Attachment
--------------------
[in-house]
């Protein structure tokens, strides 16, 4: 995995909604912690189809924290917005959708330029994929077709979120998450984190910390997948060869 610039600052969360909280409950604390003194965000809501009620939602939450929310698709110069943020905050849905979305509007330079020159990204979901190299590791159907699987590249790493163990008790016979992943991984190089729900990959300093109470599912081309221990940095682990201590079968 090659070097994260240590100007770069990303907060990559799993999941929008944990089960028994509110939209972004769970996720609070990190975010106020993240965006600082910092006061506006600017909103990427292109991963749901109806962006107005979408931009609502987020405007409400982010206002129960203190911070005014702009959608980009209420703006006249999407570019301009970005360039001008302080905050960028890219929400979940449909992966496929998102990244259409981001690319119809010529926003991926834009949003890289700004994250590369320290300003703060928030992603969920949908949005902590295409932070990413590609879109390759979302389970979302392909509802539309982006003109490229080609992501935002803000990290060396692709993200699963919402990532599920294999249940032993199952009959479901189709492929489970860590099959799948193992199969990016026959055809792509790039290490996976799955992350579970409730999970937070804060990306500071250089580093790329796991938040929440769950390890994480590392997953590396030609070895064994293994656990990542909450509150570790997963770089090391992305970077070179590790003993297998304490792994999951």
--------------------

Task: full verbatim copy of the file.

[in-house]
């Protein structure tokens, strides 16, 4: 995995909604912690189809924290917005959708330029994929077709979120998450984190910390997948060869 610039600052969360909280409950604390003194965000809501009620939602939450929310698709110069943020905050849905979305509007330079020159990204979901190299590791159907699987590249790493163990008790016979992943991984190089729900990959300093109470599912081309221990940095682990201590079968 090659070097994260240590100007770069990303907060990559799993999941929008944990089960028994509110939209972004769970996720609070990190975010106020993240965006600082910092006061506006600017909103990427292109991963749901109806962006107005979408931009609502987020405007409400982010206002129960203190911070005014702009959608980009209420703006006249999407570019301009970005360039001008302080905050960028890219929400979940449909992966496929998102990244259409981001690319119809010529926003991926834009949003890289700004994250590369320290300003703060928030992603969920949908949005902590295409932070990413590609879109390759979302389970979302392909509802539309982006003109490229080609992501935002803000990290060396692709993200699963919402990532599920294999249940032993199952009959479901189709492929489970860590099959799948193992199969990016026959055809792509790039290490996976799955992350579970409730999970937070804060990306500071250089580093790329796991938040929440769950390890994480590392997953590396030609070895064994293994656990990542909450509150570790997963770089090391992305970077070179590790003993297998304490792994999951």